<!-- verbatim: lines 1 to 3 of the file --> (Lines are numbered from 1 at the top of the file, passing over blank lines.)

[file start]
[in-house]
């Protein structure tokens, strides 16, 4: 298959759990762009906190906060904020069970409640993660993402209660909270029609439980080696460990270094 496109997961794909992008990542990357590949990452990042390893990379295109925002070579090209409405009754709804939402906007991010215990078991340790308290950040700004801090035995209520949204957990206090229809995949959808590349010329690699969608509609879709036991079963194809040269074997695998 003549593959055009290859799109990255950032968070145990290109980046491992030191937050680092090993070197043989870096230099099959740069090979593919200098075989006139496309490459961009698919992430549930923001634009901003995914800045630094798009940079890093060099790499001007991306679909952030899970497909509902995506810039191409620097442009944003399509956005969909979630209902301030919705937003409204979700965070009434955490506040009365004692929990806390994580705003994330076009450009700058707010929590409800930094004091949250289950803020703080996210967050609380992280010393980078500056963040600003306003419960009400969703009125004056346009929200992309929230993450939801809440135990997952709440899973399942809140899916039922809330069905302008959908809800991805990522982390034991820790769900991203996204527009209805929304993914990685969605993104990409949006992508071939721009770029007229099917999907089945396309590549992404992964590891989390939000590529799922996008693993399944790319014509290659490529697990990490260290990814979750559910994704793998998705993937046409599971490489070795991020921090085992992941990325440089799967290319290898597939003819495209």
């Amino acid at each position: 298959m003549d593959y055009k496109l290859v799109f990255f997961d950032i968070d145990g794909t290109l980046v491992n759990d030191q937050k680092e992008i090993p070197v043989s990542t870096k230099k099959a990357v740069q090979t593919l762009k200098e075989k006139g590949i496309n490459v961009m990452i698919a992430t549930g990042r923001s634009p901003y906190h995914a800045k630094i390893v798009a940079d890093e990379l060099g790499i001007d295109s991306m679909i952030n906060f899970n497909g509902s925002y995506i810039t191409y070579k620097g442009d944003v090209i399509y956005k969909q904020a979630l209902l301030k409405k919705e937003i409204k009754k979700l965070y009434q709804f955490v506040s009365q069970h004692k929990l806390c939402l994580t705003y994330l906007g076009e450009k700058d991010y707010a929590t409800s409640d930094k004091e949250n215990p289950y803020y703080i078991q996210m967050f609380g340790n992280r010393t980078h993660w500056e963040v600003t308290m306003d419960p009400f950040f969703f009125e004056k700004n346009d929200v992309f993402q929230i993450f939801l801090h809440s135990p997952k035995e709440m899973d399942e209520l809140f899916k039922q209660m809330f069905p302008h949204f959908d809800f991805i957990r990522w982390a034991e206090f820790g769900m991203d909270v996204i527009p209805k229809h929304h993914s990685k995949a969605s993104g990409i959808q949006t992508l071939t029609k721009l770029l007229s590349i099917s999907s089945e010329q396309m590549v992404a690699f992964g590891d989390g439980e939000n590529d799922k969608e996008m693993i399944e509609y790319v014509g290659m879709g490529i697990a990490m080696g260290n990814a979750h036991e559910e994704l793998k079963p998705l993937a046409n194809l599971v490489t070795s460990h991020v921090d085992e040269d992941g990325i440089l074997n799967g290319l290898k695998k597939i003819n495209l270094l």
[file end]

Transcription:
[in-house]
């Protein structure tokens, strides 16, 4: 298959759990762009906190906060904020069970409640993660993402209660909270029609439980080696460990270094 496109997961794909992008990542990357590949990452990042390893990379295109925002070579090209409405009754709804939402906007991010215990078991340790308290950040700004801090035995209520949204957990206090229809995949959808590349010329690699969608509609879709036991079963194809040269074997695998 003549593959055009290859799109990255950032968070145990290109980046491992030191937050680092090993070197043989870096230099099959740069090979593919200098075989006139496309490459961009698919992430549930923001634009901003995914800045630094798009940079890093060099790499001007991306679909952030899970497909509902995506810039191409620097442009944003399509956005969909979630209902301030919705937003409204979700965070009434955490506040009365004692929990806390994580705003994330076009450009700058707010929590409800930094004091949250289950803020703080996210967050609380992280010393980078500056963040600003306003419960009400969703009125004056346009929200992309929230993450939801809440135990997952709440899973399942809140899916039922809330069905302008959908809800991805990522982390034991820790769900991203996204527009209805929304993914990685969605993104990409949006992508071939721009770029007229099917999907089945396309590549992404992964590891989390939000590529799922996008693993399944790319014509290659490529697990990490260290990814979750559910994704793998998705993937046409599971490489070795991020921090085992992941990325440089799967290319290898597939003819495209």
């Amino acid at each position: 298959m003549d593959y055009k496109l290859v799109f990255f997961d950032i968070d145990g794909t290109l980046v491992n759990d030191q937050k680092e992008i090993p070197v043989s990542t870096k230099k099959a990357v740069q090979t593919l762009k200098e075989k006139g590949i496309n490459v961009m990452i698919a992430t549930g990042r923001s634009p901003y906190h995914a800045k630094i390893v798009a940079d890093e990379l060099g790499i001007d295109s991306m679909i952030n906060f899970n497909g509902s925002y995506i810039t191409y070579k620097g442009d944003v090209i399509y956005k969909q904020a979630l209902l301030k409405k919705e937003i409204k009754k979700l965070y009434q709804f955490v506040s009365q069970h004692k929990l806390c939402l994580t705003y994330l906007g076009e450009k700058d991010y707010a929590t409800s409640d930094k004091e949250n215990p289950y803020y703080i078991q996210m967050f609380g340790n992280r010393t980078h993660w500056e963040v600003t308290m306003d419960p009400f950040f969703f009125e004056k700004n346009d929200v992309f993402q929230i993450f939801l801090h809440s135990p997952k035995e709440m899973d399942e209520l809140f899916k039922q209660m809330f069905p302008h949204f959908d809800f991805i957990r990522w982390a034991e206090f820790g769900m991203d909270v996204i527009p209805k229809h929304h993914s990685k995949a969605s993104g990409i959808q949006t992508l071939t029609k721009l770029l007229s590349i099917s999907s089945e010329q396309m590549v992404a690699f992964g590891d989390g439980e939000n590529d799922k969608e996008m693993i399944e509609y790319v014509g290659m879709g490529i697990a990490m080696g260290n990814a979750h036991e559910e994704l793998k079963p998705l993937a046409n194809l599971v490489t070795s460990h991020v921090d085992e040269d992941g990325i440089l074997n799967g290319l290898k695998k597939i003819n495209l270094l």